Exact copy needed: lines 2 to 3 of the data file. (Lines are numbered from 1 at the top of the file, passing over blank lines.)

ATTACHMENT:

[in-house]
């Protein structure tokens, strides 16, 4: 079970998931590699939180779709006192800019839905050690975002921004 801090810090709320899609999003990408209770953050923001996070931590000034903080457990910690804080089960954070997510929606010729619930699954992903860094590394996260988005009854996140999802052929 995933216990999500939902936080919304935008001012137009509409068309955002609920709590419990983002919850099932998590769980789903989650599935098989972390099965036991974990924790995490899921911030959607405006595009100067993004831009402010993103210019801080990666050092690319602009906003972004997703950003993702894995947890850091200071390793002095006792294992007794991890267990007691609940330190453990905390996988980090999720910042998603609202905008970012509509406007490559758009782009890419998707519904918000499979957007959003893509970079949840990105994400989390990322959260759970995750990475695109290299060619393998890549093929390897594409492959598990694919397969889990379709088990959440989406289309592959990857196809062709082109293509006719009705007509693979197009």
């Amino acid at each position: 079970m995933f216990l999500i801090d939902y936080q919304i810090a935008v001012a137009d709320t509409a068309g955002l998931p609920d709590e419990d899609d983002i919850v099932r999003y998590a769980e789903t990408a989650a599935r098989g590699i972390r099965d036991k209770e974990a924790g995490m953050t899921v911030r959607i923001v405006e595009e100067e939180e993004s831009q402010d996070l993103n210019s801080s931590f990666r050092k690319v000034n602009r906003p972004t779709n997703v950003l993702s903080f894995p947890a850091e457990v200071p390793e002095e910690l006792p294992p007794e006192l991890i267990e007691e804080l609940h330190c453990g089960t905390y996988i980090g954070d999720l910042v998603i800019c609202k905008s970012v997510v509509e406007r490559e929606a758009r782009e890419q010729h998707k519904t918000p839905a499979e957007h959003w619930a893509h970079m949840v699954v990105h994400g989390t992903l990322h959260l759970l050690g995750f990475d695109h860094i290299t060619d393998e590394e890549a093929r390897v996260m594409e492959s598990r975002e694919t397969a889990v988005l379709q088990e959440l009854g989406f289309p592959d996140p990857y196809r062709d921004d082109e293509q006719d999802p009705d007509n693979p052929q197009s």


């Protein structure tokens, strides 16, 4: 079970998931590699939180779709006192800019839905050690975002921004 801090810090709320899609999003990408209770953050923001996070931590000034903080457990910690804080089960954070997510929606010729619930699954992903860094590394996260988005009854996140999802052929 995933216990999500939902936080919304935008001012137009509409068309955002609920709590419990983002919850099932998590769980789903989650599935098989972390099965036991974990924790995490899921911030959607405006595009100067993004831009402010993103210019801080990666050092690319602009906003972004997703950003993702894995947890850091200071390793002095006792294992007794991890267990007691609940330190453990905390996988980090999720910042998603609202905008970012509509406007490559758009782009890419998707519904918000499979957007959003893509970079949840990105994400989390990322959260759970995750990475695109290299060619393998890549093929390897594409492959598990694919397969889990379709088990959440989406289309592959990857196809062709082109293509006719009705007509693979197009």
């Amino acid at each position: 079970m995933f216990l999500i801090d939902y936080q919304i810090a935008v001012a137009d709320t509409a068309g955002l998931p609920d709590e419990d899609d983002i919850v099932r999003y998590a769980e789903t990408a989650a599935r098989g590699i972390r099965d036991k209770e974990a924790g995490m953050t899921v911030r959607i923001v405006e595009e100067e939180e993004s831009q402010d996070l993103n210019s801080s931590f990666r050092k690319v000034n602009r906003p972004t779709n997703v950003l993702s903080f894995p947890a850091e457990v200071p390793e002095e910690l006792p294992p007794e006192l991890i267990e007691e804080l609940h330190c453990g089960t905390y996988i980090g954070d999720l910042v998603i800019c609202k905008s970012v997510v509509e406007r490559e929606a758009r782009e890419q010729h998707k519904t918000p839905a499979e957007h959003w619930a893509h970079m949840v699954v990105h994400g989390t992903l990322h959260l759970l050690g995750f990475d695109h860094i290299t060619d393998e590394e890549a093929r390897v996260m594409e492959s598990r975002e694919t397969a889990v988005l379709q088990e959440l009854g989406f289309p592959d996140p990857y196809r062709d921004d082109e293509q006719d999802p009705d007509n693979p052929q197009s």